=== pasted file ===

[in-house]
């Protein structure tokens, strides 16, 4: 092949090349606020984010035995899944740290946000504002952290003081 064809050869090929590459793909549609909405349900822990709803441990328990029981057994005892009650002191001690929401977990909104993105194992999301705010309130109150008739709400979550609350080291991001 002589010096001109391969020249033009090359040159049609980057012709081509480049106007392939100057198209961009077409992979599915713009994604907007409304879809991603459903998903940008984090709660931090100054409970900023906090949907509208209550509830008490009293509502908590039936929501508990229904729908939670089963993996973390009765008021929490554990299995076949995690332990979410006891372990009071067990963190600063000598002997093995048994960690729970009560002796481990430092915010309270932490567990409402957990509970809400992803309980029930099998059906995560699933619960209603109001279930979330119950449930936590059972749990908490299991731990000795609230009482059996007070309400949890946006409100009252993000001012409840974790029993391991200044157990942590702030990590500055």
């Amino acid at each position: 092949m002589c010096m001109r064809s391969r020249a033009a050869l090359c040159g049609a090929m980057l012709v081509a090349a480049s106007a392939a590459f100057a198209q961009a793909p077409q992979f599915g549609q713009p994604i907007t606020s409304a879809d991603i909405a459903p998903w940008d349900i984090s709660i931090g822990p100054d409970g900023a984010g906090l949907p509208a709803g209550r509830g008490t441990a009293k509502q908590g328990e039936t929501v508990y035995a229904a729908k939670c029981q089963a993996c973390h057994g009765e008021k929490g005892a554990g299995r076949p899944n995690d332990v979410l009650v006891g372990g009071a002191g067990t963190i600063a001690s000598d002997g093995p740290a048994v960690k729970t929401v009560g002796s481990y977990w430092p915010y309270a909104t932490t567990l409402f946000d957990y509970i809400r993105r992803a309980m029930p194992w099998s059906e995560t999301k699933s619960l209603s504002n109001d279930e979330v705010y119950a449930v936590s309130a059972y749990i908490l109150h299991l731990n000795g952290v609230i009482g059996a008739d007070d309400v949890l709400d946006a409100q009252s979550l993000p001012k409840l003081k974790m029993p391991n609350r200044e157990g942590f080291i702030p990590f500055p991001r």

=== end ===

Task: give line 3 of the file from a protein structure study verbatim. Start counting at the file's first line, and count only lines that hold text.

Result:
């Amino acid at each position: 092949m002589c010096m001109r064809s391969r020249a033009a050869l090359c040159g049609a090929m980057l012709v081509a090349a480049s106007a392939a590459f100057a198209q961009a793909p077409q992979f599915g549609q713009p994604i907007t606020s409304a879809d991603i909405a459903p998903w940008d349900i984090s709660i931090g822990p100054d409970g900023a984010g906090l949907p509208a709803g209550r509830g008490t441990a009293k509502q908590g328990e039936t929501v508990y035995a229904a729908k939670c029981q089963a993996c973390h057994g009765e008021k929490g005892a554990g299995r076949p899944n995690d332990v979410l009650v006891g372990g009071a002191g067990t963190i600063a001690s000598d002997g093995p740290a048994v960690k729970t929401v009560g002796s481990y977990w430092p915010y309270a909104t932490t567990l409402f946000d957990y509970i809400r993105r992803a309980m029930p194992w099998s059906e995560t999301k699933s619960l209603s504002n109001d279930e979330v705010y119950a449930v936590s309130a059972y749990i908490l109150h299991l731990n000795g952290v609230i009482g059996a008739d007070d309400v949890l709400d946006a409100q009252s979550l993000p001012k409840l003081k974790m029993p391991n609350r200044e157990g942590f080291i702030p990590f500055p991001r």